term. For this proposition, "God alone is Father," can mean two things,
because the word "Father" can signify the person of the Father; and then
it is true; for no man is that person: or it can signify that relation
only; and thus it is false, because the relation of paternity is found
also in others, though not in a univocal sense. Likewise it is true to
say God alone creates; nor, does it follow, "therefore the Father alone
creates," because, as logicians say, an exclusive diction so fixes the
term to which it is joined that what is said exclusively of that term
cannot be said exclusively of an individual contained in that term: for
instance, from the premiss, "Man alone is a mortal rational animal," we
cannot conclude, "therefore Socrates alone is such."
Article 4: Whether an exclusive diction can be joined to the personal term?
Objection 1: It would seem that an exclusive diction can be joined to the personal term, even though the predicate is common. For our Lord speaking to the Father, said: "That they may know Thee, the only true God" (Jn. 17:3). Therefore the Father alone is true God.
Objection 2: Further, He said: "No one knows the Son but the Father" (Mt. 11:27); which means that the Father alone knows the Son. But to know the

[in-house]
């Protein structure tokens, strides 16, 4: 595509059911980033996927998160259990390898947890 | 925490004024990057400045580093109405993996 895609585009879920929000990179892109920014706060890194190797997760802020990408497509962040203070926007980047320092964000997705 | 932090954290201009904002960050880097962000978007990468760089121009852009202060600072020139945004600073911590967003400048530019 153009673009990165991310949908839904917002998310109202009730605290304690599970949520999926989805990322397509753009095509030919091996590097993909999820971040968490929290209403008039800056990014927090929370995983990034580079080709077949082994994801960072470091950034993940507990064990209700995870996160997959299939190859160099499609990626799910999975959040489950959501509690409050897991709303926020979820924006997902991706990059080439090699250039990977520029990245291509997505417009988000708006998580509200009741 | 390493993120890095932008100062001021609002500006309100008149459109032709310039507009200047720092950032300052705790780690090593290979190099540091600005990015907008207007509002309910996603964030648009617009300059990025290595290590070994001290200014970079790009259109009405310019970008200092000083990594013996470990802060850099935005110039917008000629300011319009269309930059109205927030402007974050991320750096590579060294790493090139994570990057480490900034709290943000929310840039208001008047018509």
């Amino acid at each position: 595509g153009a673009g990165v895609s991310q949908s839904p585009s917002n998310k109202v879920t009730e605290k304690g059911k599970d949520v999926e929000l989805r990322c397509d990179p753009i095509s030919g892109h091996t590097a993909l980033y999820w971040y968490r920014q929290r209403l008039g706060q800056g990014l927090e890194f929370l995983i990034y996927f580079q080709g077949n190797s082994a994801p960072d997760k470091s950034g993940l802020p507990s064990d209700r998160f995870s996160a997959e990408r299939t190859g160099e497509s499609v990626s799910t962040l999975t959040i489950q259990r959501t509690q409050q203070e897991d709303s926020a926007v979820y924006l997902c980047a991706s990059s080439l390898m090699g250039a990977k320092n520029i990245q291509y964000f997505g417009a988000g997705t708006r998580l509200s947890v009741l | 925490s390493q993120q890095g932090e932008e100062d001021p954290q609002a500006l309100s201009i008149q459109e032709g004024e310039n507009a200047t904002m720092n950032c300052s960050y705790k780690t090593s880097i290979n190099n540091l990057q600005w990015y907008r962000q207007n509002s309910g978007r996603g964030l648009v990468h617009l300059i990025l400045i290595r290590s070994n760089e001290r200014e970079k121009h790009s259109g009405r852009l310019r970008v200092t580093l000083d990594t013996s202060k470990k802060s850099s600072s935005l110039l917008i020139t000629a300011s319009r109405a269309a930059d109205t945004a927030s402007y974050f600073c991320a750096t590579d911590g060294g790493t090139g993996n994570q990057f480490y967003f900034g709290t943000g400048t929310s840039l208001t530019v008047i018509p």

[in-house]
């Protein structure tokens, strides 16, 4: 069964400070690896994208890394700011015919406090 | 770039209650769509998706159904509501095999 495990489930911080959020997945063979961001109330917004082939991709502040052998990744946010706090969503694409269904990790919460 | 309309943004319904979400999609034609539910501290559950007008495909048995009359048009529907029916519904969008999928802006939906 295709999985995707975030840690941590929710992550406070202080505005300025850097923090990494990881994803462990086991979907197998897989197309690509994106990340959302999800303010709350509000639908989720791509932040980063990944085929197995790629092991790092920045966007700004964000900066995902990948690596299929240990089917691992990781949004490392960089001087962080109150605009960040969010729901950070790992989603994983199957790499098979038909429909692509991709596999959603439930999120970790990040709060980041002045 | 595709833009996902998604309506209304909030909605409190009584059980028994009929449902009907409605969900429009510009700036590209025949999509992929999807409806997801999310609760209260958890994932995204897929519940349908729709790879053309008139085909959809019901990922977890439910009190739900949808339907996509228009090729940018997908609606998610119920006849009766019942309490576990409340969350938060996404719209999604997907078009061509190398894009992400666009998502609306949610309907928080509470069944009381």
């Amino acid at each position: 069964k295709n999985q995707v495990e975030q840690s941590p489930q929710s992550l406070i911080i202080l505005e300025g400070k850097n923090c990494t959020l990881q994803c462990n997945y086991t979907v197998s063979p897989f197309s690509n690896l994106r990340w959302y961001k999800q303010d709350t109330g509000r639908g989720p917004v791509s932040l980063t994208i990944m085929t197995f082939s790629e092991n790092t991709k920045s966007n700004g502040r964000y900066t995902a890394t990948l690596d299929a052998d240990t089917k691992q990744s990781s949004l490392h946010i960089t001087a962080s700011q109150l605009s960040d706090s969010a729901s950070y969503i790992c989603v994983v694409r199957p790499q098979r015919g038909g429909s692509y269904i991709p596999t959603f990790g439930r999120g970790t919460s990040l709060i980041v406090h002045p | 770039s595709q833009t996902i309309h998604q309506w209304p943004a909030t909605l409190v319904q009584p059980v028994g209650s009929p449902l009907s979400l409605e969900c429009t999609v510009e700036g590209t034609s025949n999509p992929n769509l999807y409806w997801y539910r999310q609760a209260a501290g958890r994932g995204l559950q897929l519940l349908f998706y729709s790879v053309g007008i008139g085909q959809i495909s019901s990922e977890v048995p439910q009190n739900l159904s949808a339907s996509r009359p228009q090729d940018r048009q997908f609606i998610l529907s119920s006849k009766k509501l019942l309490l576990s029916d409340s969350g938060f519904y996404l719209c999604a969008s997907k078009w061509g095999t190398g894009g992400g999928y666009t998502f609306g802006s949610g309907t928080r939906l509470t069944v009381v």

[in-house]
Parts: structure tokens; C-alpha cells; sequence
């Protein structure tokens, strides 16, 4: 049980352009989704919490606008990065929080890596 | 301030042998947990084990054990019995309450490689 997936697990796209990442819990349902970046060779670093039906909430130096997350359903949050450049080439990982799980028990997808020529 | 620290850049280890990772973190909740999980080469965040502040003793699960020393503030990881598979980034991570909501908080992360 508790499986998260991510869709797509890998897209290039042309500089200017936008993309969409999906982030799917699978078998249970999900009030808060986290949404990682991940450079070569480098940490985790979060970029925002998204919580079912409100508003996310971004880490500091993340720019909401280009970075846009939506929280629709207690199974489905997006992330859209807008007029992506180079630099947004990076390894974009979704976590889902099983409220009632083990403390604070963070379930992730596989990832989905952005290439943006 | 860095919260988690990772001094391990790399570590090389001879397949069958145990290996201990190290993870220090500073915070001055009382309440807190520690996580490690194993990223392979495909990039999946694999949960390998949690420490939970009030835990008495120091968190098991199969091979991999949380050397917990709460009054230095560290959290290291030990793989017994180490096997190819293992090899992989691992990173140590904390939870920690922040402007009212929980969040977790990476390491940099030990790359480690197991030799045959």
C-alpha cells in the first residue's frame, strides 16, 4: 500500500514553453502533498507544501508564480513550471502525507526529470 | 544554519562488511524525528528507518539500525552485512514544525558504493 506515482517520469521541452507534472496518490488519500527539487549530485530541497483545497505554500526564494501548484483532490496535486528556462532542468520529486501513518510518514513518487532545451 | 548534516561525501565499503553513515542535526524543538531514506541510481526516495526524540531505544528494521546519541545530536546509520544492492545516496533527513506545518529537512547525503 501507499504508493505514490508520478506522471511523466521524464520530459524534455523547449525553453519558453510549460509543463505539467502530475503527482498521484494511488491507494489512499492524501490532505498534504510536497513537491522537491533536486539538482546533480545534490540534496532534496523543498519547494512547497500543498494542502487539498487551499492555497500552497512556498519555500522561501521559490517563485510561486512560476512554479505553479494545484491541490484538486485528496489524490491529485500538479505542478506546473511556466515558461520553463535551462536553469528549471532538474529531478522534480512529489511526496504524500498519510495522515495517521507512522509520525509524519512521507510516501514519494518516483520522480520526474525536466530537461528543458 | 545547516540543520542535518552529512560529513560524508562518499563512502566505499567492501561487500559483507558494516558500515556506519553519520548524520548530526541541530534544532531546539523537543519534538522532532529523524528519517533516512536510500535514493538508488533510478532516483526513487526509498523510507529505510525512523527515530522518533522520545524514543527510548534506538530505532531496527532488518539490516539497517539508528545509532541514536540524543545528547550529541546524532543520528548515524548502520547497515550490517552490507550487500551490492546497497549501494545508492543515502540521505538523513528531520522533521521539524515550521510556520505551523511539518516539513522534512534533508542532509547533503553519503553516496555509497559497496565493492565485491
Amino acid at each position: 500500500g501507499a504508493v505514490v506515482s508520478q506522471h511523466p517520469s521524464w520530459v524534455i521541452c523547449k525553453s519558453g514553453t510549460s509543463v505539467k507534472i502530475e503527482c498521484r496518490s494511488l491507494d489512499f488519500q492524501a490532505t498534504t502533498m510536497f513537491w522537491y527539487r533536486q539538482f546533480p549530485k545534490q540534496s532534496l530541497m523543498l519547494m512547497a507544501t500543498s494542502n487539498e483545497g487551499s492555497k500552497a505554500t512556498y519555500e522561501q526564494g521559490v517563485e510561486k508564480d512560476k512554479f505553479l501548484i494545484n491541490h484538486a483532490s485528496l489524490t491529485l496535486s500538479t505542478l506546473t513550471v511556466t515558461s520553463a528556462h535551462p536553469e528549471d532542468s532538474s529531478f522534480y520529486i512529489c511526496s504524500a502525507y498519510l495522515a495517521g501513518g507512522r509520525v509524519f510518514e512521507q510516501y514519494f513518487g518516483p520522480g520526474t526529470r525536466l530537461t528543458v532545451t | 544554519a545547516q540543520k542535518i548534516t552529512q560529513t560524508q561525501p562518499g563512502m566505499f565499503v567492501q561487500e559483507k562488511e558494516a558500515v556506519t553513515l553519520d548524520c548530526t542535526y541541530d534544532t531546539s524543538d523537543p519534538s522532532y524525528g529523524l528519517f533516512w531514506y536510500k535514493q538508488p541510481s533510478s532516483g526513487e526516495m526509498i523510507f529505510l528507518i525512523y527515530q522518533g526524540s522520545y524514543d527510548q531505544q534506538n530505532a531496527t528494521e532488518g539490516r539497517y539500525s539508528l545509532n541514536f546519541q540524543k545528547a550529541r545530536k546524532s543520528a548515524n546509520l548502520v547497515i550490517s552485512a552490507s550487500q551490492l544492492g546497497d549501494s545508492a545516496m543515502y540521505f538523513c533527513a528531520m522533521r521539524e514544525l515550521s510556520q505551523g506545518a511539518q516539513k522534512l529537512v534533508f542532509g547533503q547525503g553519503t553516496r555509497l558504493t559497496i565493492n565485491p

Son is common (to the persons). Therefore the same conclusion follows.
Objection 3: Further, an exclusive diction does not exclude what enters into
the concept of the term to which it is joined. Hence it does not exclude
the part, nor the universal; for it does not follow that if we say
"Socrates alone is white," that therefore "his hand is not white," or
that "man is not white." But one person is in the concept of another; as
the Father is in the concept of the Son; and conversely. Therefore, when
we say, The Father alone is God, we do not exclude the Son, nor the Holy
Ghost; so that such a mode of speaking is true.
Objection 4: Further, the Church sings: "Thou alone art Most High, O Jesus
On the contrary, This proposition "The Father alone is God" includes two assertions---namely, that the Father is God, and that no other besides the Father is God. But this second proposition is false, for the Son is another from the Father, and He is God. Therefore this is false, The Father alone is God; and the same of the like sayings.
I answer that, When we say, "The Father alone is God," such a
proposition can be taken in several senses. If "alone" means solitude in
the Father, it is false in a categorematical sense; but if taken in a